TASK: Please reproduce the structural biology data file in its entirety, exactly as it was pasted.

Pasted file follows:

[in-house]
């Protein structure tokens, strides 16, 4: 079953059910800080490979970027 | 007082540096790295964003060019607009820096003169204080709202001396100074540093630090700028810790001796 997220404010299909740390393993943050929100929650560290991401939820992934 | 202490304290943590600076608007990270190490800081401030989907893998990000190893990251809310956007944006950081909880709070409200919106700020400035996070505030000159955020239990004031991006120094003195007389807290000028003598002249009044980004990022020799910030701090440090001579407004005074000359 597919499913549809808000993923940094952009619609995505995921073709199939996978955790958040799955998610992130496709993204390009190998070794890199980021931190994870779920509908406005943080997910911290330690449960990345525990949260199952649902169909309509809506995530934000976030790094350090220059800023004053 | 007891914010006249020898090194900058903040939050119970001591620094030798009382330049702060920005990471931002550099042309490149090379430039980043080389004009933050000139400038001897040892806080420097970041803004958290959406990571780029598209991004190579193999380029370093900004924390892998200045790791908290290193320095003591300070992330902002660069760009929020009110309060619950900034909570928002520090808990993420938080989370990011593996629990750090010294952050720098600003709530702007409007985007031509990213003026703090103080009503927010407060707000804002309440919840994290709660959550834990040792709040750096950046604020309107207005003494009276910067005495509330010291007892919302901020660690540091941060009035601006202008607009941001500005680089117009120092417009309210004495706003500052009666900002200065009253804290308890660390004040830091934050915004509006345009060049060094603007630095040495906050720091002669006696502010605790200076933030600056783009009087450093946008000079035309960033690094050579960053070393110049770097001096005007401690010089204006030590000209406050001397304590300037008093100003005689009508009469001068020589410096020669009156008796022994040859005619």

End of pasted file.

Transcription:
[in-house]
């Protein structure tokens, strides 16, 4: 079953059910800080490979970027 | 007082540096790295964003060019607009820096003169204080709202001396100074540093630090700028810790001796 997220404010299909740390393993943050929100929650560290991401939820992934 | 202490304290943590600076608007990270190490800081401030989907893998990000190893990251809310956007944006950081909880709070409200919106700020400035996070505030000159955020239990004031991006120094003195007389807290000028003598002249009044980004990022020799910030701090440090001579407004005074000359 597919499913549809808000993923940094952009619609995505995921073709199939996978955790958040799955998610992130496709993204390009190998070794890199980021931190994870779920509908406005943080997910911290330690449960990345525990949260199952649902169909309509809506995530934000976030790094350090220059800023004053 | 007891914010006249020898090194900058903040939050119970001591620094030798009382330049702060920005990471931002550099042309490149090379430039980043080389004009933050000139400038001897040892806080420097970041803004958290959406990571780029598209991004190579193999380029370093900004924390892998200045790791908290290193320095003591300070992330902002660069760009929020009110309060619950900034909570928002520090808990993420938080989370990011593996629990750090010294952050720098600003709530702007409007985007031509990213003026703090103080009503927010407060707000804002309440919840994290709660959550834990040792709040750096950046604020309107207005003494009276910067005495509330010291007892919302901020660690540091941060009035601006202008607009941001500005680089117009120092417009309210004495706003500052009666900002200065009253804290308890660390004040830091934050915004509006345009060049060094603007630095040495906050720091002669006696502010605790200076933030600056783009009087450093946008000079035309960033690094050579960053070393110049770097001096005007401690010089204006030590000209406050001397304590300037008093100003005689009508009469001068020589410096020669009156008796022994040859005619």